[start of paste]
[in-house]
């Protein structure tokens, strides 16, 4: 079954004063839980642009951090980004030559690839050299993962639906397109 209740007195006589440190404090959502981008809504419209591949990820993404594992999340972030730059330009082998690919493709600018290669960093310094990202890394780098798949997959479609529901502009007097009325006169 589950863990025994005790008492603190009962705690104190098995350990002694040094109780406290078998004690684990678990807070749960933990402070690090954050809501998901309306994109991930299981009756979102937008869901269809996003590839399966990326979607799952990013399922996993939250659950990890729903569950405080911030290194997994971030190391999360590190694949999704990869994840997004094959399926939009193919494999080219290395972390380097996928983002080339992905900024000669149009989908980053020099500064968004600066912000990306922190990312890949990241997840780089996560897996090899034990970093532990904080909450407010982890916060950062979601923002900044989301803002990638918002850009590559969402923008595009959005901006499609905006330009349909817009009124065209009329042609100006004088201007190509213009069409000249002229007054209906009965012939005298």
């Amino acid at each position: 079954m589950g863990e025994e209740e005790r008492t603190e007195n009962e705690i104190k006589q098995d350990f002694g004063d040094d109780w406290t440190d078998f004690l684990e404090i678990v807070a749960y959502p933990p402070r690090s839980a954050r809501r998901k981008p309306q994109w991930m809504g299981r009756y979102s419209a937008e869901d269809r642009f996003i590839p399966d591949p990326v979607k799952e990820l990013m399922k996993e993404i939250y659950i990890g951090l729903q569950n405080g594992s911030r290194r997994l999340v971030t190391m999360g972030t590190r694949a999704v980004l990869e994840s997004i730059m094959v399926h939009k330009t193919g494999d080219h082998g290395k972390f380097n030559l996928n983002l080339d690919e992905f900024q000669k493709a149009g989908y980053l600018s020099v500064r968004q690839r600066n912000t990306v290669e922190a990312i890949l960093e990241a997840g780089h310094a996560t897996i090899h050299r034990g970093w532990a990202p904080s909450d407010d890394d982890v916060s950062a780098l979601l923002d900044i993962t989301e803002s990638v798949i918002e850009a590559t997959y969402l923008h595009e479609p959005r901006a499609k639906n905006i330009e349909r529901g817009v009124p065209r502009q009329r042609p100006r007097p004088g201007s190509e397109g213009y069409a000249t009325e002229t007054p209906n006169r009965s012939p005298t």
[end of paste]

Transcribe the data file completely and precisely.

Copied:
[in-house]
């Protein structure tokens, strides 16, 4: 079954004063839980642009951090980004030559690839050299993962639906397109 209740007195006589440190404090959502981008809504419209591949990820993404594992999340972030730059330009082998690919493709600018290669960093310094990202890394780098798949997959479609529901502009007097009325006169 589950863990025994005790008492603190009962705690104190098995350990002694040094109780406290078998004690684990678990807070749960933990402070690090954050809501998901309306994109991930299981009756979102937008869901269809996003590839399966990326979607799952990013399922996993939250659950990890729903569950405080911030290194997994971030190391999360590190694949999704990869994840997004094959399926939009193919494999080219290395972390380097996928983002080339992905900024000669149009989908980053020099500064968004600066912000990306922190990312890949990241997840780089996560897996090899034990970093532990904080909450407010982890916060950062979601923002900044989301803002990638918002850009590559969402923008595009959005901006499609905006330009349909817009009124065209009329042609100006004088201007190509213009069409000249002229007054209906009965012939005298």
């Amino acid at each position: 079954m589950g863990e025994e209740e005790r008492t603190e007195n009962e705690i104190k006589q098995d350990f002694g004063d040094d109780w406290t440190d078998f004690l684990e404090i678990v807070a749960y959502p933990p402070r690090s839980a954050r809501r998901k981008p309306q994109w991930m809504g299981r009756y979102s419209a937008e869901d269809r642009f996003i590839p399966d591949p990326v979607k799952e990820l990013m399922k996993e993404i939250y659950i990890g951090l729903q569950n405080g594992s911030r290194r997994l999340v971030t190391m999360g972030t590190r694949a999704v980004l990869e994840s997004i730059m094959v399926h939009k330009t193919g494999d080219h082998g290395k972390f380097n030559l996928n983002l080339d690919e992905f900024q000669k493709a149009g989908y980053l600018s020099v500064r968004q690839r600066n912000t990306v290669e922190a990312i890949l960093e990241a997840g780089h310094a996560t897996i090899h050299r034990g970093w532990a990202p904080s909450d407010d890394d982890v916060s950062a780098l979601l923002d900044i993962t989301e803002s990638v798949i918002e850009a590559t997959y969402l923008h595009e479609p959005r901006a499609k639906n905006i330009e349909r529901g817009v009124p065209r502009q009329r042609p100006r007097p004088g201007s190509e397109g213009y069409a000249t009325e002229t007054p209906n006169r009965s012939p005298t």